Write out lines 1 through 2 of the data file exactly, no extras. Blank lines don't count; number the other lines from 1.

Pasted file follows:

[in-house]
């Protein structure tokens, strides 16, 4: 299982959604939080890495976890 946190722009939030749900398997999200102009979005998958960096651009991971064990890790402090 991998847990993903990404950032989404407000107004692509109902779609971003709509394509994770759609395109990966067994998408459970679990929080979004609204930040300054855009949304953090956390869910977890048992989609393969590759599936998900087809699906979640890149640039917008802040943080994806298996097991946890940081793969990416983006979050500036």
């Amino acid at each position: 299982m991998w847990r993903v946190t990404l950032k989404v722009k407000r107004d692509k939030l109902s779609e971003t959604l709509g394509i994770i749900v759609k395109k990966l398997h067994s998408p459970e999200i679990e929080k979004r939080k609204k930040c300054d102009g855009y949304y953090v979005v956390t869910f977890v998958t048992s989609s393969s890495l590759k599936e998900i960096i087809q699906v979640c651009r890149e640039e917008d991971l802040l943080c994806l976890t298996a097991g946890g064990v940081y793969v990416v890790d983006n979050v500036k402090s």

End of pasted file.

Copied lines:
[in-house]
């Protein structure tokens, strides 16, 4: 299982959604939080890495976890 946190722009939030749900398997999200102009979005998958960096651009991971064990890790402090 991998847990993903990404950032989404407000107004692509109902779609971003709509394509994770759609395109990966067994998408459970679990929080979004609204930040300054855009949304953090956390869910977890048992989609393969590759599936998900087809699906979640890149640039917008802040943080994806298996097991946890940081793969990416983006979050500036």